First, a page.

Miami Heat center Hassan Whiteside feels he is being overlooked in All-Star voting, so much so that he made an interesting claim on Tuesday.
“You put my numbers up and just don’t put a face up there I feel like the (voting) numbers would be different,” said Whiteside, who dropped to 11th among Eastern Conference frontcourt players in voting released last week.
“Just my honest opinion. I feel like if you put a blackout screen and just put my numbers up there people (would say), ‘Oh, man, how is he not an All-Star?’ I feel like that’s what it is. Who likes who.”
But why does Whiteside feel that way? Is it because of Miami’s poor record?
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“I feel like it’s a. … I don’t really know,” he said. “It’s one of those things I don’t really know. I don’t get caught up in that. I’m trying to get more wins for these guys. I get the All-Star questions, I know you all like to run with that story. There’s nothing I can do as far as being an All-Star.”
Whiteside leads the league in rebounding at 14.3 per game, is fifth in blocks at 2.16 and is averaging 17.5 points, third among centers in the East.
Of the 10 players ahead of him in All-Star voting, only one is a natural center, Philadelphia’s Joel Embiid, and two others, the Knicks’ Kristaps Porzingis and Cleveland’s Tristan Thompson, are power forwards who receive some minutes at center.
In Whiteside’s defense, he averages more rebounds than Embiid (7.7), Porzingis (7.4) and Thompson (9.7), and more points than Thompson (7.3). Embiid is averaging 19.7 points, Porzingis 19.4.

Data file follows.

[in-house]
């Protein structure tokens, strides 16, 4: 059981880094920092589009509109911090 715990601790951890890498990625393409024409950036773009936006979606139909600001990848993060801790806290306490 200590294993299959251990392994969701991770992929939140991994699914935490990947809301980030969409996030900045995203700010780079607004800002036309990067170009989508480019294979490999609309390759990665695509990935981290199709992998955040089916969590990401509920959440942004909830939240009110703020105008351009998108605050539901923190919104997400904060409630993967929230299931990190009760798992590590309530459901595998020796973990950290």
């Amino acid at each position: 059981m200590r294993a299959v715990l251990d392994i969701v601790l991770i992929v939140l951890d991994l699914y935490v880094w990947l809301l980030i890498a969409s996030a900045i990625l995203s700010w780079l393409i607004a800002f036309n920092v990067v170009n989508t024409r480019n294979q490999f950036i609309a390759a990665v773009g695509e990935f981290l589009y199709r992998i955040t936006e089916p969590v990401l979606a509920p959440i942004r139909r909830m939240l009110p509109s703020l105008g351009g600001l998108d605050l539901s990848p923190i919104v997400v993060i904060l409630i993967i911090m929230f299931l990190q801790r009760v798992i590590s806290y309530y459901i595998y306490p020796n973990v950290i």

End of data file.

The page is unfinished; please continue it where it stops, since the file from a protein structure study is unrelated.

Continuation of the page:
NBA All-Star Game starters will be announced Thursday and the reserves – selected by coaches – will be named Jan. 26.
Meanwhile, the Heat is pushing Whiteside to have more of an impact on winning.
But entering Tuesday, Whiteside was averaging more points in losses (17.9) than wins (16.6) and is shooting better from both the field and the free-throw line in losses. He averages slightly more rebounds and substantially more blocks in wins.
The Heat is 3-13 when Whiteside scores 20 or more points and 2-10 when he has 20 points and 15 rebounds.
On the flip side, Miami is 2-5 when he scores in single digits, 0-5 when he rebounds in single digits and lost by 23 (to Detroit) in the only game when he failed to reach double figures in both points and rebounds.
Asked if could have done anything more that would result in the Heat having more wins, Whiteside said: “At the time, I did the most I could. It’s a team sport. Every team has stars.”
Asked if he has had enough impact games in his opinion, Whiteside said: “You want every game to be 20, 25, 10 blocks. I want that to be every game. Realistically speaking that’s not going to happen. Guys are scouting me very well. They watch film. They find ways to make it tough on me. I don’t have that lob threat with [Dwyane] Wade as much.”
Spoelstra’s challenge for Whiteside in the second half of the season: “Can you put together all of it, all of the details to truly impact winning. That will be the focus. Our margin for error is very thin. We’re in a lot of close games. If you want to use a multiplier effect if everybody did three or four plays better, harder with more detail more focus – we define those as the winning plays, those are the difference makers – and you multiply that throughout the rotation we would likely have more wins and sniffing at a playoff spot right now.”
Spoelstra said he’s prepared to use forward Okaro White, who signed a 10-day contract on Tuesday. He averaged 18.0 points and 8.9 rebounds in 21 games for Sioux Falls in the D-League.
“Defender, long, guards multiple positions,” Spoelstra said. “He was shooting six threes a game. His percentage is 30 percent. [He had] to defend the best player, wing, on the other team every night. That’s invaluable.”
• Guard Goran Dragic on what needs to change over the final 41 games: “Everybody needs to take more responsibility and do their job. Sometimes we need to be smarter.”
• Fox Sports Sun picked up the Feb. 27 Heat-at-Mavericks game, which was dropped last week by TNT… Spoelstra said center Willie Reed was cleared to return after missing a game with a bruised sternum.